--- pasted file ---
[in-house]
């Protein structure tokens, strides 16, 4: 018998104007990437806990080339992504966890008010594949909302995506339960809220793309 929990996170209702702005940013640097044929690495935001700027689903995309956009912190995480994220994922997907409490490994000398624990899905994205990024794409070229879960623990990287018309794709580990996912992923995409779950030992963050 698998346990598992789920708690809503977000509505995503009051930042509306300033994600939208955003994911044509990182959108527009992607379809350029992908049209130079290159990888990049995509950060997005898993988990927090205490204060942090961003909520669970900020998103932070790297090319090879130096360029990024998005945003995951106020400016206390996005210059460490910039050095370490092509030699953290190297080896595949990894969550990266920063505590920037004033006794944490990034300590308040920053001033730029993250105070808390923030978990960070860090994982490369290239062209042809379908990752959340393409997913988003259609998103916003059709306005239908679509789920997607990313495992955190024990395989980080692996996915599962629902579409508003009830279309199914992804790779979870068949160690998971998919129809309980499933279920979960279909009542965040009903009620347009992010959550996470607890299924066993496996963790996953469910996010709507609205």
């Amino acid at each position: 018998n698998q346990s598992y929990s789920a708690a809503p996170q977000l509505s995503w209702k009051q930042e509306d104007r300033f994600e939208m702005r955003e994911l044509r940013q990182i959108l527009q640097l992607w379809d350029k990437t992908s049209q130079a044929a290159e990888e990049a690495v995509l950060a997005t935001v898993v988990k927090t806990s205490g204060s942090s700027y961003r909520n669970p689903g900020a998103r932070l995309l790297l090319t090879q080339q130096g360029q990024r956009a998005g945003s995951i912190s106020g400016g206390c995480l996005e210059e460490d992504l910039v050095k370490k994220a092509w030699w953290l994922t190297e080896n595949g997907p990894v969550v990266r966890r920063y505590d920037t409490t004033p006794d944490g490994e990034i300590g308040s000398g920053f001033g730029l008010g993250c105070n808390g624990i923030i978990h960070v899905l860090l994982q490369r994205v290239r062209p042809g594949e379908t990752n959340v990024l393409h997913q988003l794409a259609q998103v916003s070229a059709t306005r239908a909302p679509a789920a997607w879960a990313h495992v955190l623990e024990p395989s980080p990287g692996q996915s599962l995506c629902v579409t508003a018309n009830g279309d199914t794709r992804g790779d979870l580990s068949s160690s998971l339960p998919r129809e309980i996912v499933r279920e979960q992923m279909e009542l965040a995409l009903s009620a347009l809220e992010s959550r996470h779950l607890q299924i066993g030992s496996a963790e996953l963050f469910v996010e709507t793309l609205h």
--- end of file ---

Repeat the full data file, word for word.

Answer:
[in-house]
């Protein structure tokens, strides 16, 4: 018998104007990437806990080339992504966890008010594949909302995506339960809220793309 929990996170209702702005940013640097044929690495935001700027689903995309956009912190995480994220994922997907409490490994000398624990899905994205990024794409070229879960623990990287018309794709580990996912992923995409779950030992963050 698998346990598992789920708690809503977000509505995503009051930042509306300033994600939208955003994911044509990182959108527009992607379809350029992908049209130079290159990888990049995509950060997005898993988990927090205490204060942090961003909520669970900020998103932070790297090319090879130096360029990024998005945003995951106020400016206390996005210059460490910039050095370490092509030699953290190297080896595949990894969550990266920063505590920037004033006794944490990034300590308040920053001033730029993250105070808390923030978990960070860090994982490369290239062209042809379908990752959340393409997913988003259609998103916003059709306005239908679509789920997607990313495992955190024990395989980080692996996915599962629902579409508003009830279309199914992804790779979870068949160690998971998919129809309980499933279920979960279909009542965040009903009620347009992010959550996470607890299924066993496996963790996953469910996010709507609205």
């Amino acid at each position: 018998n698998q346990s598992y929990s789920a708690a809503p996170q977000l509505s995503w209702k009051q930042e509306d104007r300033f994600e939208m702005r955003e994911l044509r940013q990182i959108l527009q640097l992607w379809d350029k990437t992908s049209q130079a044929a290159e990888e990049a690495v995509l950060a997005t935001v898993v988990k927090t806990s205490g204060s942090s700027y961003r909520n669970p689903g900020a998103r932070l995309l790297l090319t090879q080339q130096g360029q990024r956009a998005g945003s995951i912190s106020g400016g206390c995480l996005e210059e460490d992504l910039v050095k370490k994220a092509w030699w953290l994922t190297e080896n595949g997907p990894v969550v990266r966890r920063y505590d920037t409490t004033p006794d944490g490994e990034i300590g308040s000398g920053f001033g730029l008010g993250c105070n808390g624990i923030i978990h960070v899905l860090l994982q490369r994205v290239r062209p042809g594949e379908t990752n959340v990024l393409h997913q988003l794409a259609q998103v916003s070229a059709t306005r239908a909302p679509a789920a997607w879960a990313h495992v955190l623990e024990p395989s980080p990287g692996q996915s599962l995506c629902v579409t508003a018309n009830g279309d199914t794709r992804g790779d979870l580990s068949s160690s998971l339960p998919r129809e309980i996912v499933r279920e979960q992923m279909e009542l965040a995409l009903s009620a347009l809220e992010s959550r996470h779950l607890q299924i066993g030992s496996a963790e996953l963050f469910v996010e709507t793309l609205h």